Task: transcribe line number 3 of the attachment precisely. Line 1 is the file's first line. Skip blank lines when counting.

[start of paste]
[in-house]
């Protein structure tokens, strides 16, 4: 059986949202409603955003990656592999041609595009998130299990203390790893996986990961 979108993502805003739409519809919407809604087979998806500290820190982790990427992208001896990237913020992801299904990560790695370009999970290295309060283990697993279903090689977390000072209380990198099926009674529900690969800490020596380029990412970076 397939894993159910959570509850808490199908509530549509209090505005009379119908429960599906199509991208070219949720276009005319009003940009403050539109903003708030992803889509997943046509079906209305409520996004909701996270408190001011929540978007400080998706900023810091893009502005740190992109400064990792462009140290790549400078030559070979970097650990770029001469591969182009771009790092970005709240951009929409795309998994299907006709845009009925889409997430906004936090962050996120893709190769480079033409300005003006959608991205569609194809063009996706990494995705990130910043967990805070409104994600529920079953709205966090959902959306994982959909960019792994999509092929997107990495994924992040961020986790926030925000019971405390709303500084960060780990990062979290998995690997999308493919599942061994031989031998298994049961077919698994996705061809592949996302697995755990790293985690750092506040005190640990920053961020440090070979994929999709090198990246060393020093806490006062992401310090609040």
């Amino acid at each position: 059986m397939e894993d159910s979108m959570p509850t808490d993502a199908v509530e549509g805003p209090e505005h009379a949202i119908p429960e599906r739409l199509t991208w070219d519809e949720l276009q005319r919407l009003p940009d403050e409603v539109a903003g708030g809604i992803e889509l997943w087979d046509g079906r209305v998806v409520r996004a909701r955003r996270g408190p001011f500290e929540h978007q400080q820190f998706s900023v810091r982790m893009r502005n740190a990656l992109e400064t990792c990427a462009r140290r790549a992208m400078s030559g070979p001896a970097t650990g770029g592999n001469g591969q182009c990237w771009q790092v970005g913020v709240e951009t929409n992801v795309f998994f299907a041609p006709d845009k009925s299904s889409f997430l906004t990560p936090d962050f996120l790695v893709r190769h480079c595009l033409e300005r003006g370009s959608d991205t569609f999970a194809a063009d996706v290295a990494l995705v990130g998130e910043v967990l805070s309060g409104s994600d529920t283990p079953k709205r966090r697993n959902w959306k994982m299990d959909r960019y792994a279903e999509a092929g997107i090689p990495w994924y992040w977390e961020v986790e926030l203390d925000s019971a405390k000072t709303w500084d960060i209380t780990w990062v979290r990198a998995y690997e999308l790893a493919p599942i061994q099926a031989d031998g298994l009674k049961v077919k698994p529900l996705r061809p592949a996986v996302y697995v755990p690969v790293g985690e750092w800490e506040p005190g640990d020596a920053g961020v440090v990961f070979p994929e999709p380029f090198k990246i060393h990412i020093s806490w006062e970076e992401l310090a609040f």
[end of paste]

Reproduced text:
């Amino acid at each position: 059986m397939e894993d159910s979108m959570p509850t808490d993502a199908v509530e549509g805003p209090e505005h009379a949202i119908p429960e599906r739409l199509t991208w070219d519809e949720l276009q005319r919407l009003p940009d403050e409603v539109a903003g708030g809604i992803e889509l997943w087979d046509g079906r209305v998806v409520r996004a909701r955003r996270g408190p001011f500290e929540h978007q400080q820190f998706s900023v810091r982790m893009r502005n740190a990656l992109e400064t990792c990427a462009r140290r790549a992208m400078s030559g070979p001896a970097t650990g770029g592999n001469g591969q182009c990237w771009q790092v970005g913020v709240e951009t929409n992801v795309f998994f299907a041609p006709d845009k009925s299904s889409f997430l906004t990560p936090d962050f996120l790695v893709r190769h480079c595009l033409e300005r003006g370009s959608d991205t569609f999970a194809a063009d996706v290295a990494l995705v990130g998130e910043v967990l805070s309060g409104s994600d529920t283990p079953k709205r966090r697993n959902w959306k994982m299990d959909r960019y792994a279903e999509a092929g997107i090689p990495w994924y992040w977390e961020v986790e926030l203390d925000s019971a405390k000072t709303w500084d960060i209380t780990w990062v979290r990198a998995y690997e999308l790893a493919p599942i061994q099926a031989d031998g298994l009674k049961v077919k698994p529900l996705r061809p592949a996986v996302y697995v755990p690969v790293g985690e750092w800490e506040p005190g640990d020596a920053g961020v440090v990961f070979p994929e999709p380029f090198k990246i060393h990412i020093s806490w006062e970076e992401l310090a609040f």